The state project for conservation of the Vardzia Cave Complex, a 12th-13th centuries monument in Georgia's south, has been unveiled as one of the winning entries of this year's Europa Nostra/European Heritage Award, the European Union prize for cultural heritage.
Run between 2015-2019 by the National Agency for Cultural Heritage Preservation of Georgia in cooperation with the Italian National Institute for Environmental Protection and Research (ISPRA) and the Ilia State University Centre for Cultural Heritage and Environmental Studies, the project for conservation and monitoring at the site is one of nine efforts from across Europe awarded the major prize.
The reveal of the winners in a live online event saw an address from the President of the European Parliament David Sassoli in which he told the winners "[t]hrough your professionalism, your dedication, your artistic sensitivity, you have helped revitalise the Europe of today and to project it into the future."
Presenting recipients of the award in four categories - selected by a judge panel involving cultural heritage experts - the event also saw messages from Europa Nostra’s Executive President Hermann Parzinger and heads of other European cultural institutions.
@EU_Commission & @europanostra announce the— Europa Nostra (@europanostra) May 25, 2021
24 Winners/18 European countries????????????
????️#Education #Training #AwarenessRaising
w/ the support of @europe_creativehttps://t.co/OAOcMV2zJG
In his own address, Parzinger said the recipients of the 2021 awards "powerfully demonstrate how heritage offers solutions and paths to recovery in the face of seemingly insurmountable challenges" and offered praise for "outstanding achievements" of the projects.
On the UNESCO Tentative List of World Heritage, the Vardzia monument has been called "one of the most important examples of medieval heritage in Georgia" by the Europa Nostra Awards. The 2015-2019 conservation project sought to address issues of physical integrity of the site, caused by its seismically active location.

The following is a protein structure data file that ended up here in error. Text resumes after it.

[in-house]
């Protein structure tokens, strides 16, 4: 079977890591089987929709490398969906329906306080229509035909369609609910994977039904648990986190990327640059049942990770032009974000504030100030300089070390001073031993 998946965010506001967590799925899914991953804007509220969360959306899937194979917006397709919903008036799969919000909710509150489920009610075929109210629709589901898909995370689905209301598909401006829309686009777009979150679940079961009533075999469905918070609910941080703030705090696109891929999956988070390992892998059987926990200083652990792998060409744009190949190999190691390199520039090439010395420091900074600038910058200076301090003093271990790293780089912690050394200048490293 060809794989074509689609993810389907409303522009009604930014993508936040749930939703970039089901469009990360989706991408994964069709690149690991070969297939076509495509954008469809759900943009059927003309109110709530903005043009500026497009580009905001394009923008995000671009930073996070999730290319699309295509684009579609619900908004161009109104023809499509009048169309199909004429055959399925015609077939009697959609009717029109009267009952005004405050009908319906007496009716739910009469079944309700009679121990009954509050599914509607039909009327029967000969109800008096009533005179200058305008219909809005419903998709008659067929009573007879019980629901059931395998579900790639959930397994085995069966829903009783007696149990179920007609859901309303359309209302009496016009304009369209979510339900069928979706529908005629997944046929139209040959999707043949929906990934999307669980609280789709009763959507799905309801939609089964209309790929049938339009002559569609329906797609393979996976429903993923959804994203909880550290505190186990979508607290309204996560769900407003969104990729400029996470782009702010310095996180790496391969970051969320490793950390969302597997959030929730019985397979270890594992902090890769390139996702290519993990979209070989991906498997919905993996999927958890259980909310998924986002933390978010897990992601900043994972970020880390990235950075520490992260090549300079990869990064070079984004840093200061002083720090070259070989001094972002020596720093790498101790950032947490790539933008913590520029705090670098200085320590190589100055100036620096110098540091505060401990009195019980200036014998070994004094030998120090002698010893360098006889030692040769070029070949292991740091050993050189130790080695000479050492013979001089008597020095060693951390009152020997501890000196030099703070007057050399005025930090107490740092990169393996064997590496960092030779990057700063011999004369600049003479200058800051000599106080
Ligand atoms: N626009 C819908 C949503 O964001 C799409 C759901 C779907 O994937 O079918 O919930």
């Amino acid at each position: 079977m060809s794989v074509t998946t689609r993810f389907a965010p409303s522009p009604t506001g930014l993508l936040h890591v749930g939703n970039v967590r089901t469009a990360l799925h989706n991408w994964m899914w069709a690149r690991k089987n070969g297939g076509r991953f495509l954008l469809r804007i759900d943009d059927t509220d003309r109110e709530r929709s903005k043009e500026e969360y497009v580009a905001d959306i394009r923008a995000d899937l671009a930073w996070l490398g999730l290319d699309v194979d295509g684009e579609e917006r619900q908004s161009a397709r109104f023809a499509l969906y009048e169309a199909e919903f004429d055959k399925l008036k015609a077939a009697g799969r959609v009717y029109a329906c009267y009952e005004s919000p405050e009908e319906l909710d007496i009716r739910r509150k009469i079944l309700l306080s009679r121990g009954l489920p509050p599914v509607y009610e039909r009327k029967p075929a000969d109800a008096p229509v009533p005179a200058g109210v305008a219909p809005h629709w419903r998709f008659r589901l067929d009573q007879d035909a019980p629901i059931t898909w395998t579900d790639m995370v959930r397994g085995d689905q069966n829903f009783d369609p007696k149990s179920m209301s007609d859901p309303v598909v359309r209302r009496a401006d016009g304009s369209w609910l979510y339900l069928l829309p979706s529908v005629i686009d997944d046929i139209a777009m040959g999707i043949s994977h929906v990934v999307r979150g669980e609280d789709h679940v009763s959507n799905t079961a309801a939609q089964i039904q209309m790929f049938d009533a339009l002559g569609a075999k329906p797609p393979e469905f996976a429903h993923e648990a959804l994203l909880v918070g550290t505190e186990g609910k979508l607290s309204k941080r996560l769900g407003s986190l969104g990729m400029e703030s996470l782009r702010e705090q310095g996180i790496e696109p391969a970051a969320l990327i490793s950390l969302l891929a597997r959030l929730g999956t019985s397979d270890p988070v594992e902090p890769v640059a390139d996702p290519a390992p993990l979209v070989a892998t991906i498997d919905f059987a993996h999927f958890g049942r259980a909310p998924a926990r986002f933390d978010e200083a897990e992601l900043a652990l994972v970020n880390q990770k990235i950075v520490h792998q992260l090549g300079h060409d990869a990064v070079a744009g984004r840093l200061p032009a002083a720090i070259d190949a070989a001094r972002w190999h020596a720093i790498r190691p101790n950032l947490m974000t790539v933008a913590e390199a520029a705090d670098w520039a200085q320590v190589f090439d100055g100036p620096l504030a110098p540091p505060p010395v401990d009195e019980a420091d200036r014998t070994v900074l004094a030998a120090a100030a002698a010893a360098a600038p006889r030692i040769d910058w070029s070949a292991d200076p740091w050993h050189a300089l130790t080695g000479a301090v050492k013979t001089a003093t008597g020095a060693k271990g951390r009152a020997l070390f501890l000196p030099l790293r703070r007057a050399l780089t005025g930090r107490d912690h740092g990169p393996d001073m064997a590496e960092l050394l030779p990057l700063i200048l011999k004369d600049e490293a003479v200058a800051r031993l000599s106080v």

Natural processes of the erosion of the rock the complex is cut out of, and seismic activity of the area, led to the stability of the "cave city" being threatened, leading to "numerous urgent measures" for preventing rockfall and landslides at the site between the years of the project, Europa Nostra said.
The Georgian cultural heritage agency noted a rise in visitor numbers over the recent years had also necessitated increased efforts for their safety at the location, compounding the urgency of work at the site.
Experts from ISPRA, invited by the agency to contribute to efforts for creating a "comprehensive conservation plan", worked with their Georgian counterparts to implement measures including reinforcement of "critical" sections of the rock massif, and installation of a "complex monitoring system" that sends information on relevant environmental conditions to scientists, the agency added.
In addition, the work led to the launch of a state programme for preserving rock-hewn cultural heritage sites, which the agency said would help preserve other monuments of the type across the country, including in David Gareji, Uplistsikhe and Vani.
Dating all the way back to the second half of the 12th century, the construction of the Vardzia complex was launched under the reign of King Giorgi III and completed under Queen Tamar. The site is built across 800 metres of rock face and 50 metres of its vertical plane. The caves of the monument feature some of the best-preserved art of the era.